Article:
The two revolutions undoubtedly did liberate very large numbers of people from oppression, within and outside their territories. They also brought a balance to the global power equation, dominated as it was by colonial, racist and imperialist nations that were unchallenged for centuries.

However, they too lost their way at some point by dropping ‘liberty’ and then ‘fraternity’ from their list of priorities – in order to fight real and imagined ‘counter-revolutionaries’. That, in turn, made it impossible to attain ‘equality’ either, with lifeless party bureaucrats finally taking over. Today, both Russia and China represent despotic systems that have none of the values of either the French or original socialist revolutions.

This is where Zhou’s advice about not being in a tearing hurry while judging history holds an even deeper truth about why revolutions often fail. It has to do with an aspect of human societies that many tend to forget easily – that we live in a really old world. The change that we hope and fight for or even see in our own lifetimes is easily reversible, because everything around us still rests on social and cultural templates that date back many millennia.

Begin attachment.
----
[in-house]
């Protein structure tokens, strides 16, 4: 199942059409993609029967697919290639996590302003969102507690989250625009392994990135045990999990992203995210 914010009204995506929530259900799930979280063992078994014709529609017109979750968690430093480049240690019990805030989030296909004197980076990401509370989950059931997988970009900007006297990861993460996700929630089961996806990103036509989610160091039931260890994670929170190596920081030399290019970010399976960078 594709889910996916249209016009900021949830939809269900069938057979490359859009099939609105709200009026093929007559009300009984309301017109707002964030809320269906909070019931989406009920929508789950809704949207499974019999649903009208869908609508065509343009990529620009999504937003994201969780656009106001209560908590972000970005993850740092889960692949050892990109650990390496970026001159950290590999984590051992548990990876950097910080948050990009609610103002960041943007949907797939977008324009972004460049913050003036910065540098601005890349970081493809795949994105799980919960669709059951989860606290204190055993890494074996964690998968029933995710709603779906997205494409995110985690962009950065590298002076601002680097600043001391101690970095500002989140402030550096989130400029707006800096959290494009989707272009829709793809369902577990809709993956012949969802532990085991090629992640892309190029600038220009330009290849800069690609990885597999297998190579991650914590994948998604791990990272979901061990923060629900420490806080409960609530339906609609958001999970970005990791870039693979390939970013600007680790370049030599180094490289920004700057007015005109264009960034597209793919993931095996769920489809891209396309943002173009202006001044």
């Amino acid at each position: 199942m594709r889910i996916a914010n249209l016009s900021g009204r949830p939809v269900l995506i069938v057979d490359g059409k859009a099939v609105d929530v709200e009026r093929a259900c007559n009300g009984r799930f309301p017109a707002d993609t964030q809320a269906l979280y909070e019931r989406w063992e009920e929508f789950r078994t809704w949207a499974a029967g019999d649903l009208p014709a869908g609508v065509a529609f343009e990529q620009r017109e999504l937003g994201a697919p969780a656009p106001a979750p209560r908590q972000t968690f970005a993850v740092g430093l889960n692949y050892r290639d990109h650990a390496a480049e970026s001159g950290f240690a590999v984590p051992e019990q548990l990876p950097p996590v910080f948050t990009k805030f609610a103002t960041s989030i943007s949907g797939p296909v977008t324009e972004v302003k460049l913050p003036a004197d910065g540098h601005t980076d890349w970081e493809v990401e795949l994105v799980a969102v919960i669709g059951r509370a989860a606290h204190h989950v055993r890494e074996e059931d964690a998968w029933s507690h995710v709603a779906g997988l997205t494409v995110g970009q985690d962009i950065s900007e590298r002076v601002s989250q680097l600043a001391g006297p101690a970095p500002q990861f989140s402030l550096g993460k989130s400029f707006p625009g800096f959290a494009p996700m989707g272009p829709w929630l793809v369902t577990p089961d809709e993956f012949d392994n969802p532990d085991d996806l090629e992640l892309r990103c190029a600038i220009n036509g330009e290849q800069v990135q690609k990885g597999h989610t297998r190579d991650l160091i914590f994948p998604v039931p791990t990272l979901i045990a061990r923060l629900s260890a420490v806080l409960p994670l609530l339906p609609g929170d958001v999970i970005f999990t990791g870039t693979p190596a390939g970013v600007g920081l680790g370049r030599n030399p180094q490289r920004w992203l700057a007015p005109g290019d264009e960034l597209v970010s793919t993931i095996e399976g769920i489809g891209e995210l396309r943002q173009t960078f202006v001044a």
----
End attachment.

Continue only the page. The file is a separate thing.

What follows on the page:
From the time of settled agriculture 10,000 years ago, we have been bound into familiar patterns of social customs, hierarchies, rites of passage, human relationships and even diets that are truly stubborn in their persistence. If one takes the entire history of biological evolution into account, the antecedents of our behaviour, attitudes and associated problems gets pushed back further into the darkest recesses of history.